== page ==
2 MIN READ | Events

The Accused: The Psychology of a Murder Trial

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Psychreg, (2017, January 16). The Accused: The Psychology of a Murder Trial. Psychreg on Events. https://www.psychreg.org/accused-psychology-murder-trial/
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Live music, original film, dancing, drama and psychological research: This is no ordinary Jury Duty!

Thurdsay 9th, Friday 10th, and Saturday 11th February, from 7 – 10pm.

Ladies and gentlemen of the jury. Join us for a trip back to the 1950s, and explore a turning point in British legal history. This immersive science-theatre event combines the best creative and research talent Goldsmiths has to offer — with a healthy dose of 50s nostalgia!

Based on transcripts and court records of a high-profile 1950s murder trial, The Accused: The Psychology of a Murder Trial invites you to play the role of juror as we present a dramatisation of the crime, the case, and the testimony presented in court. Throughout the event, let the live music, drama, and dancing (devised, choreographed and performed by Goldsmiths students) immerse you in the sounds and style of the 1950s.

The event also includes two large-scale psychological research experiments, on which the researchers in the Forensic Psychology Unit will feedback results both throughout the night, and to all attendees after the event. It promises to be an entertaining and informative night, blending the arts and science.

Dress code — 50s dress is encouraged, but not compulsory. Prizes will be given for the best dressed and best (or most enthusiastic!) dancers. But don’t worry, you don’t have to dance and if your jitterbug is a bit rusty, you can brush up with our choreographers during the intermission.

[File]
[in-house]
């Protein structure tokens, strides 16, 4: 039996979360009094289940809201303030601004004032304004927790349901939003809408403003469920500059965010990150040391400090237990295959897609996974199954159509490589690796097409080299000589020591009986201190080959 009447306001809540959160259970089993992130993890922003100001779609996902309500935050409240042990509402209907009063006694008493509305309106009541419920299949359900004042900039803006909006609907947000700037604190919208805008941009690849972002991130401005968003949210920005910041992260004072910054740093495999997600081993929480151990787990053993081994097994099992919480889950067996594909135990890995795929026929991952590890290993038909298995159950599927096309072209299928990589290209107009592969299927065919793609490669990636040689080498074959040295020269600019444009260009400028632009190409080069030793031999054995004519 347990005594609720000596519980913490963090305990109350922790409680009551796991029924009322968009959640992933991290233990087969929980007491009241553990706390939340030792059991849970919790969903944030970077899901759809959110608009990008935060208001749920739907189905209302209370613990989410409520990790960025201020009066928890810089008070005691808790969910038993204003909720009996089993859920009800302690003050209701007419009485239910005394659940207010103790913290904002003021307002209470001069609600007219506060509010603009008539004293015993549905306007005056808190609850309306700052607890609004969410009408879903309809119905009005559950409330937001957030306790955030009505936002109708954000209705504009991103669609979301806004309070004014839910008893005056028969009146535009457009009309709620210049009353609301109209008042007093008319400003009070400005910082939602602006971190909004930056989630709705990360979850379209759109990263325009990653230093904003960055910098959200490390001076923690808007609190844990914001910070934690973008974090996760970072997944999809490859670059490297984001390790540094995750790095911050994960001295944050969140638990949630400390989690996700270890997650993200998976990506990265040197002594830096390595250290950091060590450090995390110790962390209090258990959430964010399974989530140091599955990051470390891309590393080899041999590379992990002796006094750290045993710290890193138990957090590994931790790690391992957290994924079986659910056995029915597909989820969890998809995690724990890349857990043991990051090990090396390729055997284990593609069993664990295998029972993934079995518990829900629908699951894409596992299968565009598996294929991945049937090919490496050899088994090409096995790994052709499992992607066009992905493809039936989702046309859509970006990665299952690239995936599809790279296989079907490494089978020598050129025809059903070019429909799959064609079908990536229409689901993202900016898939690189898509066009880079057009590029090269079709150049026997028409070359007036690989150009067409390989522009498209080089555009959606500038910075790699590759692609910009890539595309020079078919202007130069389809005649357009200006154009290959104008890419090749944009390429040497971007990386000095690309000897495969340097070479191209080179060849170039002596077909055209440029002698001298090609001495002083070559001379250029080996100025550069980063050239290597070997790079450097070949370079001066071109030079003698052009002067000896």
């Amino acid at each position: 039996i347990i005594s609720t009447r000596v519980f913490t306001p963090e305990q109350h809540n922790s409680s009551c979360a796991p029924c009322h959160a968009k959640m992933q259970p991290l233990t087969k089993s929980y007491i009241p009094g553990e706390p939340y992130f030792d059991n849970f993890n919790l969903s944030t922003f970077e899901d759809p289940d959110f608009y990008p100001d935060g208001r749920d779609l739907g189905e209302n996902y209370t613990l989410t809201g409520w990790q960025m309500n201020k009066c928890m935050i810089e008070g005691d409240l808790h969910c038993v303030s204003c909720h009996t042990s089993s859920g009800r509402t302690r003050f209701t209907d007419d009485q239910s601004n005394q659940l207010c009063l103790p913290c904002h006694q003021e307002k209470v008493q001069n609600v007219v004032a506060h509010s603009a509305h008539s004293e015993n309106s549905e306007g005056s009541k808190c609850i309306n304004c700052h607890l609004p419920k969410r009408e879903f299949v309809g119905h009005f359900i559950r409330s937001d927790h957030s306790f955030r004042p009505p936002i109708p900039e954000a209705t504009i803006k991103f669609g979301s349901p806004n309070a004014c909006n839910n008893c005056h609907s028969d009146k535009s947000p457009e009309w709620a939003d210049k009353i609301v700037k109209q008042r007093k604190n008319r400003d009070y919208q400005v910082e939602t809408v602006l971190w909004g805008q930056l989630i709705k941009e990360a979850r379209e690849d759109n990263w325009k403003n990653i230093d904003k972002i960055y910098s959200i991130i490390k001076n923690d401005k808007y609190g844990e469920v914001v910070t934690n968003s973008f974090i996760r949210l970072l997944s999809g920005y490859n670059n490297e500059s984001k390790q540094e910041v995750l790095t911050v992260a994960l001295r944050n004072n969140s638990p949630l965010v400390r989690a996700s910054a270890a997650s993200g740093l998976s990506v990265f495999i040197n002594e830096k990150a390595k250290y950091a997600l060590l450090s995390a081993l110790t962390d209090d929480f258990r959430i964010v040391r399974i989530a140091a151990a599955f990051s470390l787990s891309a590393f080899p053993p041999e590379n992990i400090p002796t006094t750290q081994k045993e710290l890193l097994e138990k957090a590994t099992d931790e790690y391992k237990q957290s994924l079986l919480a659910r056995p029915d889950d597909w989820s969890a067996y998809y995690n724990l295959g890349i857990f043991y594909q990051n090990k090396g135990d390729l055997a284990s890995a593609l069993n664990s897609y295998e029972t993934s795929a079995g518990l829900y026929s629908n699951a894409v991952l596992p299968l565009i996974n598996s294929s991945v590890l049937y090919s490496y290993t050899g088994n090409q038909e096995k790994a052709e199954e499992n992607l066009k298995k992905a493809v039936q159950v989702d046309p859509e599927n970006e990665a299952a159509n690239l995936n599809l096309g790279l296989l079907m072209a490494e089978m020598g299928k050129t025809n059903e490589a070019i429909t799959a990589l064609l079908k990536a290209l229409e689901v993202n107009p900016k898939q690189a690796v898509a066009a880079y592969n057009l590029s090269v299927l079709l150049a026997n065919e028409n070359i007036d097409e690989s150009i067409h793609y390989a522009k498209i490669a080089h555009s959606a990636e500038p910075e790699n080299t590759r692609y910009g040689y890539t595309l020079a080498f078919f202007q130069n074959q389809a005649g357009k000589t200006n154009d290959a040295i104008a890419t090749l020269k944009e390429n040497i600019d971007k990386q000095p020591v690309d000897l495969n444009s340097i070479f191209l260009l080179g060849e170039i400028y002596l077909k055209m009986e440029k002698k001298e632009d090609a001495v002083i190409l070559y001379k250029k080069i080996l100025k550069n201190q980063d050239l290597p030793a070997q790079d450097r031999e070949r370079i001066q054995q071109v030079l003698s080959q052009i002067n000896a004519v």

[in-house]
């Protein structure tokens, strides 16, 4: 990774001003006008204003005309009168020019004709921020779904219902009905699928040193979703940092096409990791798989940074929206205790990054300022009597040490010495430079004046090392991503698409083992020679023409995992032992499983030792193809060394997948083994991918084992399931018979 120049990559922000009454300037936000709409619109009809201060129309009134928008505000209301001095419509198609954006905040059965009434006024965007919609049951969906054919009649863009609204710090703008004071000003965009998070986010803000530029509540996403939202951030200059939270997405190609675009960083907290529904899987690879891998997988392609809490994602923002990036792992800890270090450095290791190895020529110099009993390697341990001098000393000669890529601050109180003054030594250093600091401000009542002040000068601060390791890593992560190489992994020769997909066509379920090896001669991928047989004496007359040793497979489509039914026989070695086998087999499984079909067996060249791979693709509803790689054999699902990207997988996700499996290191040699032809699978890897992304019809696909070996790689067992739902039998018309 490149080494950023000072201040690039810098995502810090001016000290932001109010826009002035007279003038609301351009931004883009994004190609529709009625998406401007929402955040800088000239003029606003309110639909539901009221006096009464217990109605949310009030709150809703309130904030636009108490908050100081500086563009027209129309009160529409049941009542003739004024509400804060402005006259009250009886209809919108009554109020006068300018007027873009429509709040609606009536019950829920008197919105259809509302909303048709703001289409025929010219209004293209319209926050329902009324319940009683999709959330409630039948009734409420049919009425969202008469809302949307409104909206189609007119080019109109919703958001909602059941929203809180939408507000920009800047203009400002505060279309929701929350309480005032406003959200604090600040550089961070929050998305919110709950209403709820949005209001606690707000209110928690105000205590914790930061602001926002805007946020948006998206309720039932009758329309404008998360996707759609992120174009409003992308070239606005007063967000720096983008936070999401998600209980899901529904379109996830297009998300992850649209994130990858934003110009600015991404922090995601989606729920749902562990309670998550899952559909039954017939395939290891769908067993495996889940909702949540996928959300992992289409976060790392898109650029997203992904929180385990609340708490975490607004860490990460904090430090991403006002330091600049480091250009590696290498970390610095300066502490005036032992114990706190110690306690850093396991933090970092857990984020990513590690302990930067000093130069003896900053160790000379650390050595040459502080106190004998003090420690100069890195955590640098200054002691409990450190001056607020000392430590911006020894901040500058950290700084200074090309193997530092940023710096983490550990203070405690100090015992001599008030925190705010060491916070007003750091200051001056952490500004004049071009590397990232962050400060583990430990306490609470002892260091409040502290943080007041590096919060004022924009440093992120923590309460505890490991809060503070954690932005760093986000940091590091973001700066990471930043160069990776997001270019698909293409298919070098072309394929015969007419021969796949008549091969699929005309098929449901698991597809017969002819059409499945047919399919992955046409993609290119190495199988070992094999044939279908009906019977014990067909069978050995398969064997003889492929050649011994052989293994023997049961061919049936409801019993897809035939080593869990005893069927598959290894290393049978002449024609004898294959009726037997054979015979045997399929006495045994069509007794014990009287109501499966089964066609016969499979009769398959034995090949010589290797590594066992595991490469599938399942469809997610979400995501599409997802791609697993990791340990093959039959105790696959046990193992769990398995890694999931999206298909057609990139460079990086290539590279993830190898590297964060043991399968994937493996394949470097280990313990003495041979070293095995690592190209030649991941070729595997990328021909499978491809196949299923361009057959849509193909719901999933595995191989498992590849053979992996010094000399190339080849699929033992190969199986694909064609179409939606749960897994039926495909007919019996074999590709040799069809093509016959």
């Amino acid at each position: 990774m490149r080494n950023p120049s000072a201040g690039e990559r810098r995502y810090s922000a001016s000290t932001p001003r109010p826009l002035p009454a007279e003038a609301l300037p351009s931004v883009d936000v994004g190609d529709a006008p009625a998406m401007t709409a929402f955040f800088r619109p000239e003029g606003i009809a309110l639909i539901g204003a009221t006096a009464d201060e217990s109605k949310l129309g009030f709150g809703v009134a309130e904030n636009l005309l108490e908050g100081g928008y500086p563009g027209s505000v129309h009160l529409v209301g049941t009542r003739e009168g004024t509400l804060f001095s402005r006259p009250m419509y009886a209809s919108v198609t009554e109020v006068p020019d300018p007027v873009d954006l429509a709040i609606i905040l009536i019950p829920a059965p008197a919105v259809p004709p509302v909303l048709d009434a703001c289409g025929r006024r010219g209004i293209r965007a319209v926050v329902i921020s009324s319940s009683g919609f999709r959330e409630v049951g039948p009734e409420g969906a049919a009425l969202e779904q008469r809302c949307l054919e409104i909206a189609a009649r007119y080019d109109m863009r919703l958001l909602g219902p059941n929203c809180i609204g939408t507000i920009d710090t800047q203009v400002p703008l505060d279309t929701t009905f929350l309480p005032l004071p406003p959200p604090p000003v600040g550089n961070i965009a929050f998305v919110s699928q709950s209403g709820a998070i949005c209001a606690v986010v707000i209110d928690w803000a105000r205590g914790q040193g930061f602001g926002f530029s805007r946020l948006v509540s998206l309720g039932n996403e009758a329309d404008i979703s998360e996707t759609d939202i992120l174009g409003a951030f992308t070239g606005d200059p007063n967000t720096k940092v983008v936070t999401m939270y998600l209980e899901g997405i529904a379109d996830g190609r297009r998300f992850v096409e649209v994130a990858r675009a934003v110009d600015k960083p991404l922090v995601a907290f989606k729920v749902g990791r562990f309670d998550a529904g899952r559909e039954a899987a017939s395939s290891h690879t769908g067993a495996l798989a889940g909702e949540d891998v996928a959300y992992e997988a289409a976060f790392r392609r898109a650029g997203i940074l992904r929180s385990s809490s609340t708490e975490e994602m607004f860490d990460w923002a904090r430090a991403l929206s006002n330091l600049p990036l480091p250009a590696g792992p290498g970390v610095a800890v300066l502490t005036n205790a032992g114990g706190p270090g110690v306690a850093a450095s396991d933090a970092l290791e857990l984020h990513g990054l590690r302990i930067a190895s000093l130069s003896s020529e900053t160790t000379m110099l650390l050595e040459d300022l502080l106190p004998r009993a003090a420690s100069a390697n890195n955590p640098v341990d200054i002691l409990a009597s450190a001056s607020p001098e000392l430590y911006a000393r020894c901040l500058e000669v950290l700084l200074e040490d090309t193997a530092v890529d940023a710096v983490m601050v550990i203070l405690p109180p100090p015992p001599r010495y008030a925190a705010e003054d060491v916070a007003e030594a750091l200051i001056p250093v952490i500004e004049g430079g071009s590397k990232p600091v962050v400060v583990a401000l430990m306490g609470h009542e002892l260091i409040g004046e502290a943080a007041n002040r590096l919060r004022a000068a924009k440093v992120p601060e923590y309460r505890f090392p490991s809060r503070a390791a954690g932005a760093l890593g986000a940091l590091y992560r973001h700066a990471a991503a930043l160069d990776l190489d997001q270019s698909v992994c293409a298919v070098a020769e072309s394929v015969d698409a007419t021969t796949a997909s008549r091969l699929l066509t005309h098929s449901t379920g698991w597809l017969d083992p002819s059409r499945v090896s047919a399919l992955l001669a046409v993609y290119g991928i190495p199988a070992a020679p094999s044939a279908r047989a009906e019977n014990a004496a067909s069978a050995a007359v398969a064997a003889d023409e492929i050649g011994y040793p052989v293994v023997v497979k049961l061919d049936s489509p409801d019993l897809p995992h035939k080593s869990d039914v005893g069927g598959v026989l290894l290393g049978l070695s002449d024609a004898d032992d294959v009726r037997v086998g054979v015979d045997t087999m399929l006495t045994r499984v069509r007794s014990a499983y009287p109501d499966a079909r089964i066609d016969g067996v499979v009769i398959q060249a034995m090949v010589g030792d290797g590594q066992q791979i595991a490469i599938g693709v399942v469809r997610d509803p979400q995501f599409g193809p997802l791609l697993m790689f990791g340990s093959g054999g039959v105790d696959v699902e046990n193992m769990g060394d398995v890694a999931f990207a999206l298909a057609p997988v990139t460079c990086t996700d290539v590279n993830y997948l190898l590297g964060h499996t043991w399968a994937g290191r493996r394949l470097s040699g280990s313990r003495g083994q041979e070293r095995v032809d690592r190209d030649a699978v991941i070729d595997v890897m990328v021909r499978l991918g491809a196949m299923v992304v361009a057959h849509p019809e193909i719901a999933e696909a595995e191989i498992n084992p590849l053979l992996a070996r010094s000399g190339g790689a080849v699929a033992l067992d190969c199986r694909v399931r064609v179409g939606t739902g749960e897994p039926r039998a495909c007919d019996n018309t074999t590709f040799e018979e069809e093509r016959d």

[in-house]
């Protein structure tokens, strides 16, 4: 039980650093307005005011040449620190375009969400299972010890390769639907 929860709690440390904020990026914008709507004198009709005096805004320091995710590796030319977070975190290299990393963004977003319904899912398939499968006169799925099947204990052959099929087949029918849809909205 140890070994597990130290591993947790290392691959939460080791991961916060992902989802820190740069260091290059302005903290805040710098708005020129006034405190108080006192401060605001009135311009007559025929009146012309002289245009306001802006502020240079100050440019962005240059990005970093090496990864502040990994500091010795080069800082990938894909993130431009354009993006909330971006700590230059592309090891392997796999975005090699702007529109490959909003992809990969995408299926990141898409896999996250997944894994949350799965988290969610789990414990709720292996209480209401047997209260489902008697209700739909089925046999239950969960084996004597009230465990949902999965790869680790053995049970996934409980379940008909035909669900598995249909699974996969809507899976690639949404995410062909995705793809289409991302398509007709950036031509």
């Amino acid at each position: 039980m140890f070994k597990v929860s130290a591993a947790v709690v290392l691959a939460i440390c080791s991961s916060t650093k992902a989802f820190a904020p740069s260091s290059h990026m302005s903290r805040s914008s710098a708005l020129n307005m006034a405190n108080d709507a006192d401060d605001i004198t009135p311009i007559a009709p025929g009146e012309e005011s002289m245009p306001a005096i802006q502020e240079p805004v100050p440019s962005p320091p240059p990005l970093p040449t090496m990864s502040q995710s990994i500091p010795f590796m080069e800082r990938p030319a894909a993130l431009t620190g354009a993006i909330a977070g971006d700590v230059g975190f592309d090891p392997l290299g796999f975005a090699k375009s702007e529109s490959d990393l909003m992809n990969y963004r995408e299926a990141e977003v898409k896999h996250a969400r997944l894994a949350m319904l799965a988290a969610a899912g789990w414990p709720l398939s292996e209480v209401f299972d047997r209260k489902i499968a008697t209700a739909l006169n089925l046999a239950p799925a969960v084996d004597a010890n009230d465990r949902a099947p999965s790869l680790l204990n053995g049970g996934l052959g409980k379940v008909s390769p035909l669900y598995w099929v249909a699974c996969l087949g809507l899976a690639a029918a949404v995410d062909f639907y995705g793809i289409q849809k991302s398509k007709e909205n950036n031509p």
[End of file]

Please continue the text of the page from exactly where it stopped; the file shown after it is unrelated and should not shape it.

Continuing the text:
Drinks will be served at a cash bar before the event and during intermission.

Brought to you by Goldsmiths’ award winning* Forensic Psychology Unit in collaboration with the Acting & Filmmaking Society and the Musical Theatre Society.

Please note that the event includes two psychological experiments and all attendees will be asked to give their informed consent to participate and complete a short questionnaire online before the event. This should take no more than five minutes and is NOT mandatory (but we can’t use your data or feedback your results on the night if we don’t get your consent). You have the right to withdraw your data at any time.

*The death of Jane Doe: The Psychology of a murder investigation is Winner of the CorpComms Magazine award for best communications by a public sector organisation (2016).

This event is proudly supported by the Goldsmiths Annual Fund.

All enquiries to Dr Gordon Wright (Forensic Psychology Unit) g.wright@gold.ac.uk

Book now via Eventbrite


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